• Submit all materials to the pre-health committee and schedule an interview with the committee for May.
  • Complete Chatham's pre-health committee interview process and receive feedback from the committee.
  • APPLY: Submit all application materials, including transcripts, to the American Medical College Application Service.
  • Submit supplemental application materials to each school & periodically verify your application status.

Year Four

  • Medical school interviews & acceptance. If rejected, consider reapplying and/or taking a gap year.
  • Complete all coursework required for medical school and for your major. Don't let your grades slip.
  • Continue meaningful clinical, volunteer and research activities.


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LECOM Partnership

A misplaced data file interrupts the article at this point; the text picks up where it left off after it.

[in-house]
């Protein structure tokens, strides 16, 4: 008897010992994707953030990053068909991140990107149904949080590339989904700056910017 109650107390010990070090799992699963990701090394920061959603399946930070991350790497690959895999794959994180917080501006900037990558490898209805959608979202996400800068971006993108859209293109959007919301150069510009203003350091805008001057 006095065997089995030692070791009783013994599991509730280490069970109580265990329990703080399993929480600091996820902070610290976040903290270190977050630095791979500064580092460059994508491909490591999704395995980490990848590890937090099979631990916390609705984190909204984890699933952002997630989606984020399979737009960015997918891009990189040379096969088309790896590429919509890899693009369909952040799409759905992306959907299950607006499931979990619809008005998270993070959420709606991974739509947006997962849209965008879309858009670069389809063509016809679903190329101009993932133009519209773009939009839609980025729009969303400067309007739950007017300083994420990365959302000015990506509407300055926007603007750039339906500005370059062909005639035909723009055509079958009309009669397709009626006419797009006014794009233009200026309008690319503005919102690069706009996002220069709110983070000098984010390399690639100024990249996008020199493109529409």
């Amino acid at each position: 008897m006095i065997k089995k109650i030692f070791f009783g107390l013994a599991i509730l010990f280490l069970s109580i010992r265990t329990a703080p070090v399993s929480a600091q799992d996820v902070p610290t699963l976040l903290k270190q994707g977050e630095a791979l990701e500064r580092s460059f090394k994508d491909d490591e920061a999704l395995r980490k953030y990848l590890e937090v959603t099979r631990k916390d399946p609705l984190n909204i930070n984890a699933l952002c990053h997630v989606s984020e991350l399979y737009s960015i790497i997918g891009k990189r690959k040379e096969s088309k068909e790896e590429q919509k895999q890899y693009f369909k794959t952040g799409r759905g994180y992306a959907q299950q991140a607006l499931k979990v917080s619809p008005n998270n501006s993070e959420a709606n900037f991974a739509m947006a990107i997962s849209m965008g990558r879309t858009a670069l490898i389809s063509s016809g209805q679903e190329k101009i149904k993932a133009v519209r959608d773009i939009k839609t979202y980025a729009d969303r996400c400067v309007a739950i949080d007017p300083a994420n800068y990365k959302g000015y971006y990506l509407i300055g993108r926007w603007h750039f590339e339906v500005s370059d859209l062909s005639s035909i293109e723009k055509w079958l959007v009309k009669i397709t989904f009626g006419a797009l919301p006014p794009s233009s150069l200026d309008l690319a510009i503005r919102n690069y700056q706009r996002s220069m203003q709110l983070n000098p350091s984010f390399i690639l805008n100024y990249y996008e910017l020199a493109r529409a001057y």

Chatham participates in an Early Acceptance Program in which qualified Chatham undergraduate students are enrolled simultaneously by Chatham and by Lake Erie College of Osteopathic Medicine (LECOM). LECOM will interview students prior to their enrollment at Chatham, or within the first two years of study at Chatham. Students interviewing successfully will be offered a provisional acceptance to LECOM's Doctor of Osteopathic Medicine program. 

Learn More : Checkerboard 1 - LECOM Partnership
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Researching with Chatham Faculty

Undergraduate and graduate students (thesis and non-thesis track) can carry out research under the supervision of faculty members during the school year and in the summer. Students should discuss opportunities with faculty teaching their courses.

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Graduate Research

Graduate students can participate in more extensive research as part of the thesis track of their program, while other graduate students participate in research with faculty outside of the thesis track. A small number of graduate students receive paid research assistantships.